One of the few saints who has multiple feasts throughout the year, we discuss the second feast of St. John the Baptist: his beheading.
August 29 is the day the Holy Catholic Church commemorates the Beheading (or Decollation) of St. John the Baptist at the hands of Herod Antipas. It is widely considered to be one of the oldest feasts for any saint introduced to the liturgical calendar. Here is an excerpt of a reflection on the Baptist’s beheading by St. Ambrose of Milan which, traditionally, comprised the readings for the Second Nocturn of Matins.
We must not hurry by the record of the Blessed Baptist John. We must ask what he was, adulterers. The guilty passed upon their judge the sentence of death. Moreover, the death of the Prophet was the fee of a dancing-girl. And lastly, there was a feature about it from which even savages shrink; the order for completing the atrocity was given amid the merriment of a dinner-party. From banquet to prison, from prison to banquet, that was the course run by the servants of the murderer. How many horrors does this simple crime embrace within its details?
Who is there, that, on seeing the messenger hasten from the dinner-table to the prison, would not have forthwith concluded that he carried an order for the Prophet's release. If anyone had heard that it was Herod's birthday, and that he was giving a great feast, and that he had offered a damsel the choice of whatever she listed, and that thereupon a messenger had been sent to John's dungeon. If any one, I say, had heard this, what would he have supposed? He would have concluded that the damsel had asked and obtained John's freedom. What have executions in common with dinners, or death with gaiety? While the banquet was going on, the Prophet was hurried to death, by an order from the reveller whom he had not troubled even by a prayer for release. He was slain with the sword, and his head was served up in a plate. This was the new dish demanded by a cruelty which the Feast had been powerless to glut.
Look, savage King, look at a decoration which suiteth well with thy banquet. Put out thine hand, so as to lose no part of the luxury of cruelty, and let the streams of the sacred blood run between thy fingers. Thine hunger the dinner hath been unable to satisfy, thy cups have not been able to quench thine inhuman thirst. Suck, suck the blood which the still palpitating veins are discharging from the place where the neck has been severed. Look at the eyes. Even in death they remain the eyes of a witness of thine uncleanness, but they are closing themselves upon the spectacle of thy pleasures. Those eyes indeed are shutting but it seems not so much from the laws of natural death, as from horror at the scene of thine enjoyment. The golden mouth, whose bloodless lips are silent now, can repeat no more the denunciation which thou couldest not bear to hear, and still thou art afraid of it.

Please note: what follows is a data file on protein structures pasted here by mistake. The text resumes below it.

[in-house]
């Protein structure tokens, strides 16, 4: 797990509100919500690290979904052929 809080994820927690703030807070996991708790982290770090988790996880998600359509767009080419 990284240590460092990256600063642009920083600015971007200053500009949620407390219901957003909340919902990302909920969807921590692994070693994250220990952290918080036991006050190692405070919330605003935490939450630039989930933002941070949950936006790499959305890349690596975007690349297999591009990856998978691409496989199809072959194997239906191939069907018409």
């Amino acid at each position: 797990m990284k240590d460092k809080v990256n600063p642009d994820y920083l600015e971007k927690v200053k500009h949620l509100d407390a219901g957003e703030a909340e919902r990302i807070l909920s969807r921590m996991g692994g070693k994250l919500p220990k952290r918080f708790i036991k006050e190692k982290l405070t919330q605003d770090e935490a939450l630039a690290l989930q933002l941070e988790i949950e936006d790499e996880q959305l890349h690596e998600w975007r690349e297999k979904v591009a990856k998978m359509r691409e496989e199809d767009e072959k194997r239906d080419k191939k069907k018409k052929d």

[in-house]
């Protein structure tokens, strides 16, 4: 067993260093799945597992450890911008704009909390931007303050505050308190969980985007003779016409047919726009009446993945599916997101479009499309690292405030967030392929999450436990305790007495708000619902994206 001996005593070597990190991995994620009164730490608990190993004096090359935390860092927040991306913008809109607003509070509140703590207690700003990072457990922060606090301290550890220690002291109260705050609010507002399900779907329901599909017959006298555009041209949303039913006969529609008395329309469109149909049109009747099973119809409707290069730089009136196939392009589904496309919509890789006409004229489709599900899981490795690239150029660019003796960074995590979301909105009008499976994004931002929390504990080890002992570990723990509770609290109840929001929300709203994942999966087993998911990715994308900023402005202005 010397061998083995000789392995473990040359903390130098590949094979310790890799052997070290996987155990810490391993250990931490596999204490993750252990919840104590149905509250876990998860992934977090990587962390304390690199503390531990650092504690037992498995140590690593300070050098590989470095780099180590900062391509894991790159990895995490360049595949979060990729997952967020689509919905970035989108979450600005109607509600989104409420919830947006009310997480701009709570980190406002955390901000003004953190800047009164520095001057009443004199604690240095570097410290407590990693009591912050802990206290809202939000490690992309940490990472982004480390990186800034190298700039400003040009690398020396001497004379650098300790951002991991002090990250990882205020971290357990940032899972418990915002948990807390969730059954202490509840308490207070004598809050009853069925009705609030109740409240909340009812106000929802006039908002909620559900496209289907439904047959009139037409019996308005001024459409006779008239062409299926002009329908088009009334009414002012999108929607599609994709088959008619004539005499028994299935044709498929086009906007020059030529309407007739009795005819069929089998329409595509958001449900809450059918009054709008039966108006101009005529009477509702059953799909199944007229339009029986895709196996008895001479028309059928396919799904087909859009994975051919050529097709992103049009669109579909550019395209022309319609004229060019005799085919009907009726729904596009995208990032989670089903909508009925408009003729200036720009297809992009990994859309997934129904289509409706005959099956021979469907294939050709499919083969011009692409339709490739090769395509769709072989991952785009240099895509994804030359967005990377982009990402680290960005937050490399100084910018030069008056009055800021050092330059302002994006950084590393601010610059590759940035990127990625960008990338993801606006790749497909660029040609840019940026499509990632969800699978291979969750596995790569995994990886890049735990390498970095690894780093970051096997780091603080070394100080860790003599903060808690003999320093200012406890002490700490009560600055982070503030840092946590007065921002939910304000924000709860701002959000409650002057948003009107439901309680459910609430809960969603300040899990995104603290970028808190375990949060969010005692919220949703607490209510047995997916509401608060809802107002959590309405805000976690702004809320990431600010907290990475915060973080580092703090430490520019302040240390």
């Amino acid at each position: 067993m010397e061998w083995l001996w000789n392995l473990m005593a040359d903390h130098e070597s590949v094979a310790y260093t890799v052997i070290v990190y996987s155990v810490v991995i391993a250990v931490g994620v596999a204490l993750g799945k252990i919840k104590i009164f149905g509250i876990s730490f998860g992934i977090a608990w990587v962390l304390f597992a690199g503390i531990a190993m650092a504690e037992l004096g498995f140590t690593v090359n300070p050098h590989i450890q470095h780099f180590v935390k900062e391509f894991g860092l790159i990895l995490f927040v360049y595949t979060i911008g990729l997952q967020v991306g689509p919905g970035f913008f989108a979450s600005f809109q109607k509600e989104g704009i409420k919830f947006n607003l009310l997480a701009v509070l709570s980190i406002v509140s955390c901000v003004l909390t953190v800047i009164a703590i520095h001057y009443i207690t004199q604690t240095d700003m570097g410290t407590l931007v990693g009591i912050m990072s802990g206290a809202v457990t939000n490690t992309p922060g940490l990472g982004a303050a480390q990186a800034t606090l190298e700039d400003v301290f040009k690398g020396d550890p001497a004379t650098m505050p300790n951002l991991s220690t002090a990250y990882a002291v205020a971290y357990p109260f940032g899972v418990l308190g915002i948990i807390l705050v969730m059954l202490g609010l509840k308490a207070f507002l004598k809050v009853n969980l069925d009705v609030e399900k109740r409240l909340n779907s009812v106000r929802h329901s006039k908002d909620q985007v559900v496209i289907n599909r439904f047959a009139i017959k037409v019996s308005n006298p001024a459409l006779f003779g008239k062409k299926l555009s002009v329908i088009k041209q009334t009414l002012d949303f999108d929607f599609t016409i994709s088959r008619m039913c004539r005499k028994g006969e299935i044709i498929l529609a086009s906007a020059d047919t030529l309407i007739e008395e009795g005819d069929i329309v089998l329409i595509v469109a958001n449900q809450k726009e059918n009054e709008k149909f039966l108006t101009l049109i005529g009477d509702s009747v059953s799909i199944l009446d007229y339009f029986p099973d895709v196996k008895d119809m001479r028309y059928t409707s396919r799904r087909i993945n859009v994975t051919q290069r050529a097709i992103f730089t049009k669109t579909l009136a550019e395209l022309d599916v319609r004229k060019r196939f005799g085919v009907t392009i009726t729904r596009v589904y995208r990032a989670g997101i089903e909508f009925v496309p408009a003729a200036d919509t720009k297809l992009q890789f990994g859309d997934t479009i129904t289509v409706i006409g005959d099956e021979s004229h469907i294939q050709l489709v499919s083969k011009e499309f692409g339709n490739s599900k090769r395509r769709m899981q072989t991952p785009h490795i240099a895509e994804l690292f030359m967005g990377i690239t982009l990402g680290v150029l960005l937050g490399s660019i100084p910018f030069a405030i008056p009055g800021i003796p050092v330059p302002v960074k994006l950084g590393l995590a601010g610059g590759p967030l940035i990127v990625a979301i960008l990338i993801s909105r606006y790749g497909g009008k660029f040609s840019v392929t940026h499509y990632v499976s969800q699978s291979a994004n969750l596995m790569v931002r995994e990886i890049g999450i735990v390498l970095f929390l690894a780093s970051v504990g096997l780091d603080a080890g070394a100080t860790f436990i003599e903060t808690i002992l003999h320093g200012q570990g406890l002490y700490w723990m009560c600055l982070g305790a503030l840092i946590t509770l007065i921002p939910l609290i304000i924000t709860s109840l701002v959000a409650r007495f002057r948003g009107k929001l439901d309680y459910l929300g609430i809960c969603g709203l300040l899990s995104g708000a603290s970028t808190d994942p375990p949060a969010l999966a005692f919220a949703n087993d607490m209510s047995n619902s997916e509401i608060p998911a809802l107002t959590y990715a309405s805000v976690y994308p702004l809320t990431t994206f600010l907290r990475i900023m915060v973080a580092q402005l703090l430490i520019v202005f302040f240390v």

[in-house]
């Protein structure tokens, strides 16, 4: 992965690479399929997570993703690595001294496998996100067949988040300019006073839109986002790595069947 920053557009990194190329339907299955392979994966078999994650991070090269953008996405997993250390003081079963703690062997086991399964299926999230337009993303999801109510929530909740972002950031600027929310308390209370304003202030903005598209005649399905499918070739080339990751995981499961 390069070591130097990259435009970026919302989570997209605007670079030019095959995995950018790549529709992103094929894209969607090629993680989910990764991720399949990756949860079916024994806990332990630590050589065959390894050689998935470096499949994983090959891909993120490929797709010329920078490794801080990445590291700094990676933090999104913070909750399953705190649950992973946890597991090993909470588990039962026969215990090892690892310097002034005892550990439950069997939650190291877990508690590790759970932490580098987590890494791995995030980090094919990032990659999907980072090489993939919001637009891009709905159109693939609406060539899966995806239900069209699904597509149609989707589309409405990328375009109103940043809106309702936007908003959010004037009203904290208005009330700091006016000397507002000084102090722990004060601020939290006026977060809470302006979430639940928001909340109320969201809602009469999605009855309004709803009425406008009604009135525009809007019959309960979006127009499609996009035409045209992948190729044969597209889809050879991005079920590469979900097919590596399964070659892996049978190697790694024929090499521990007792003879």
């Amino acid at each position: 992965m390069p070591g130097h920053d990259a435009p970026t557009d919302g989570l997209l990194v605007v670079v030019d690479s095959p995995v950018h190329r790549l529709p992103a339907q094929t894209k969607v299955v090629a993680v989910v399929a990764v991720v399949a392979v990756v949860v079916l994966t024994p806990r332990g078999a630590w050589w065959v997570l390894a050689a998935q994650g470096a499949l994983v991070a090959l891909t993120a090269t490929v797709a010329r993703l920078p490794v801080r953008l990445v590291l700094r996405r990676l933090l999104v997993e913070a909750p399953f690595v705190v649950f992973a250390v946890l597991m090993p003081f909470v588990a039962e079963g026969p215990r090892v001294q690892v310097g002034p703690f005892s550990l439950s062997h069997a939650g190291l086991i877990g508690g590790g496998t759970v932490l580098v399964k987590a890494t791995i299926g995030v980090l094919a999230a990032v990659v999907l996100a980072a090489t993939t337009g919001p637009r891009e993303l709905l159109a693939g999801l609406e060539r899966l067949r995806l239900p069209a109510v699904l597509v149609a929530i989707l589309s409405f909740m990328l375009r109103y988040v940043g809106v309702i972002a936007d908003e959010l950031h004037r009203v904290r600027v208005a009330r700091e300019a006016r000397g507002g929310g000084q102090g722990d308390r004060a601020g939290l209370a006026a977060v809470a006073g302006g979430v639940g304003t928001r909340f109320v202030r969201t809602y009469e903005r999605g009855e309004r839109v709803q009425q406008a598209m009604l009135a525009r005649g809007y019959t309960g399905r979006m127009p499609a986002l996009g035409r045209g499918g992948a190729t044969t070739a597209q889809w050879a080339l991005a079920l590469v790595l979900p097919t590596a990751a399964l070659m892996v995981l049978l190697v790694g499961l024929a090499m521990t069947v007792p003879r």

Eastern Christian tradition has long held John the Baptist with the greatest esteem, emphasizing his angelic purity by placing wings on his back in their icongraphic depictions of the saint. Tradition teaches that he was purified from original sin in his mother's womb by the visit of his divine cousin on the day of the Visitation. As St. John preached penance as the best way to receive the Savior, it should come as little surprise that his beheading is remembered with mourning and lamentation, though also an opportunity to ask the Forerunner of Christ for his protection and prayers. This is well captured in several Byzantine hymns (Aposticha) which are chanted at Vespers on the evening of August 28.
O John the Baptist, preacher of repentance, when thy head was cut off thou didst sanctify the earth, for thou didst make the law of God clear to the faithful and didst uproot iniquity. And, standing before the throne of Christ the King, entreat Him, that He have mercy upon our souls.
For the sake of the law of the Lord thy head was cut off, O most holy John. Thou didst denounce the impious king who committed iniquity with vile audacity. Wherefore, the armies of the angels marvel at thee, the choirs of the apostles and martyrs glorify thee, and we honor thine annual commemoration, O most glorious one, glorifying the Holy Trinity, Who hath crowned thee, O blessed forerunner.
Today the prophet among the prophets, the greatest of the prophets, who was sanctified to the service of the Lord from his mother's womb, was beheaded by the iniquitous king. And openly denouncing the girl who danced impiously, both before and after his beheading, he put a host of sins to shame. Wherefore, we cry out: O John the Baptist, as thou hast boldness, pray thou earnestly in behalf of our souls."
May St. John the Baptist, a bold witness to Christ who refused to genuflect before the sinful powers of this world, continue to serve as an example of fortitude to all faithful Catholics in these troubling and uncertain times. Let us pray to him in particular for faithfulness in our families and the repentance of those who have broken their vows. For though among us there may rise up leaders and politicians demanding obedience while upholding sin, we must follow the Baptist in renouncing such error and pledge our fealty to Christ our King and Redeemer.